Their style is clear, masculine, and smooth, but not florid; for they avoid nothing more than multiplying unnecessary words, or using various expressions. I have perused many of their books, especially those in history and morality. Among the rest, I was much diverted with a little old treatise, which always lay in Glumdalclitch's bed chamber, and belonged to her governess, a grave elderly gentlewoman, who dealt in writings of morality and devotion. The book treats of the weakness of human kind, and is in little esteem, except among the women and the vulgar. However, I was curious to see what an author of that country could say upon such a subject. This writer went through all the usual topics of European moralists, showing "how diminutive, contemptible, and helpless an animal was man in his own nature; how unable to defend himself from inclemencies of the air, or the fury of wild beasts: how much he was excelled by one creature in strength, by another in speed, by a third in foresight, by a fourth in industry." He added, "that nature was degenerated in these latter declining ages of the world, and could now produce only small abortive births, in comparison of those in ancient times." He said "it was very reasonable to think, not only that the species of men were originally much larger, but also that there must have been giants in former ages; which, as it is asserted by history and tradition, so it has been confirmed by huge bones and skulls, casually dug up in several parts of the kingdom, far exceeding the common dwindled race of men in our days." He argued, "that the very laws of nature absolutely required we should have been made, in the beginning of a size more large and robust; not so liable to destruction from every little accident, of a tile falling from a house, or a stone cast from the hand of a boy, or being drowned in a little brook." From this way of reasoning, the author drew several moral applications, useful in the conduct of life, but needless here to repeat. For my own part, I could not avoid reflecting how universally this talent was spread, of drawing lectures in morality, or indeed rather matter of discontent and repining, from the quarrels we raise with nature. And I believe, upon a strict inquiry, those quarrels might be shown as ill-grounded among us as they are among that people.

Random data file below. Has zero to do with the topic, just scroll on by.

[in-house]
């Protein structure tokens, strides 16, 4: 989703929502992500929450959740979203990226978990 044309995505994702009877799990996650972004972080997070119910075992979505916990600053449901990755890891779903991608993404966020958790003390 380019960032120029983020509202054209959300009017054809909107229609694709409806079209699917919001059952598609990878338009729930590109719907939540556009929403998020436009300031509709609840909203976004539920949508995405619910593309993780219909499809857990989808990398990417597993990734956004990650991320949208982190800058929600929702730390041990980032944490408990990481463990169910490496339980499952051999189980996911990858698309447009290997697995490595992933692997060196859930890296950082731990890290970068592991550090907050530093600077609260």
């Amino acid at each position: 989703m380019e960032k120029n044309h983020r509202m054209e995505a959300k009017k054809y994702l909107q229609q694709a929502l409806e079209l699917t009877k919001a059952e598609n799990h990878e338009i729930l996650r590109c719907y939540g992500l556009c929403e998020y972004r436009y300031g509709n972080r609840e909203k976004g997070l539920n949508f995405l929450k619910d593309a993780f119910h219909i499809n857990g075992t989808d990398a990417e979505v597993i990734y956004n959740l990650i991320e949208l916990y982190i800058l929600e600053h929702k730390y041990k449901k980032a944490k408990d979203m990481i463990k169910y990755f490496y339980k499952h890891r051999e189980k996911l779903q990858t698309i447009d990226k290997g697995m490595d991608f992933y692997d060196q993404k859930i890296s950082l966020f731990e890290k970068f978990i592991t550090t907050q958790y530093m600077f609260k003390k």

As to their military affairs, they boast that the king's army consists of a hundred and seventy-six thousand foot, and thirty-two thousand horse: if that may be called an army, which is made up of tradesmen in the several cities, and farmers in the country, whose commanders are only the nobility and gentry, without pay or reward. They are indeed perfect enough in their exercises, and under very good discipline, wherein I saw no great merit; for how should it be otherwise, where every farmer is under the command of his own landlord, and every citizen under that of the principal men in his own city, chosen after the manner of Venice, by ballot?